Objective: The Migraine-Specific Quality of Life Questionnaire version 2.1 (MSQ) has been shown to have good psychometric performance in measuring headache impact in migraine patients, but its properties specifically in chronic migraine (CM) patients are unknown. The objective of this study was to evaluate the psychometric properties of the MSQ in a group of CM patients undergoing prophylactic treatment.
Methods: Measurement properties of the MSQ were examined using two international, multicenter, randomized clinical trials evaluating onabotulinumtoxinA as headache prophylaxis in CM patients (N = 1,376). Confirmatory factor analysis (CFA) was used to test the latent structure of the MSQ in CM patients. The reliability, convergent and discriminant validity, and responsiveness of the MSQ were assessed.
Results: CFA confirmed the currently proposed three-factor MSQ latent structure across the two studies. Good reliability was observed for all three MSQ scales, across studies and time points. MSQ scale scores strongly correlated with the scores of the Headache Impact Test-6 (HIT-6). Analysis of known-groups validity indicated that MSQ scale scores discriminated between groups of patients differing in their 28-day headache frequency were as follows <10, 10-14, and ≥ 15 days, and the sample-derived quartiles of the total cumulative hours of headache were as follows <140, 140 to <280, 280 to <420, and ≥ 420 h (p < 0.0001), across both studies and time points. MSQ change scores were higher in magnitude in groups experiencing greater decline in headache frequency (p < 0.001).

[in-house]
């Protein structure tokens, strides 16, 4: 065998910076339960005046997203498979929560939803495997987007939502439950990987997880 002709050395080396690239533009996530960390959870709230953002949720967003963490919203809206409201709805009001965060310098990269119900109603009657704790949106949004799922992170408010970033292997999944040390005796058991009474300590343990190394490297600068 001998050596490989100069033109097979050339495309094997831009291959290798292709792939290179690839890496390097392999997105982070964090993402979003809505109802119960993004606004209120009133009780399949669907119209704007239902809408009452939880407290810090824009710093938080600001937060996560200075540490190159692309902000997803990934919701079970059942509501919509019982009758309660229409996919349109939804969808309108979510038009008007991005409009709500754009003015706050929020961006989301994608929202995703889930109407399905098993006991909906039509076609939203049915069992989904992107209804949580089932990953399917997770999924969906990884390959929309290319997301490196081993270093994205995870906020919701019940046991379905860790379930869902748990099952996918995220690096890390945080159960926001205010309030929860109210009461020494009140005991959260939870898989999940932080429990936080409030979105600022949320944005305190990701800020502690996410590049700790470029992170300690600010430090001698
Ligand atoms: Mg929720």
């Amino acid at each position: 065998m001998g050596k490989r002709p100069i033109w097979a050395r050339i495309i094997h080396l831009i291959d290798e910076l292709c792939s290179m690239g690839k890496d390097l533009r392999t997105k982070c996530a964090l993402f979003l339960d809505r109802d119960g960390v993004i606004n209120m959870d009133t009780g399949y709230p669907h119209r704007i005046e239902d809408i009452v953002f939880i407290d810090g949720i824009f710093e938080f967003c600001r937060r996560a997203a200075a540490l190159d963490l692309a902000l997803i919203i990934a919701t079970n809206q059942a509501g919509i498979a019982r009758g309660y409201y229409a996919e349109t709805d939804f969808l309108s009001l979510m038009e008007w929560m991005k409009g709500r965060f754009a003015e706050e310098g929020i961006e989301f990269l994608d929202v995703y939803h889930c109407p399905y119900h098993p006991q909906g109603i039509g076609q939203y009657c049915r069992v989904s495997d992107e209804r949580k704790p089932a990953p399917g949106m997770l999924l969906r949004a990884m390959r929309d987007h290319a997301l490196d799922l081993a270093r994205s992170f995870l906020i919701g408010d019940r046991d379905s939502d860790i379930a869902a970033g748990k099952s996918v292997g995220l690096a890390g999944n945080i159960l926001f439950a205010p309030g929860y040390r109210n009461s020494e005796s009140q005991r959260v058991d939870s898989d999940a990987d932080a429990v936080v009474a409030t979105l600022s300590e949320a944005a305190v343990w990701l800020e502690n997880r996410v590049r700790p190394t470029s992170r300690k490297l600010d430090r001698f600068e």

Conclusion: The MSQ is a psychometrically valid tool that can be used to reliably measure the impact of migraine among CM patients.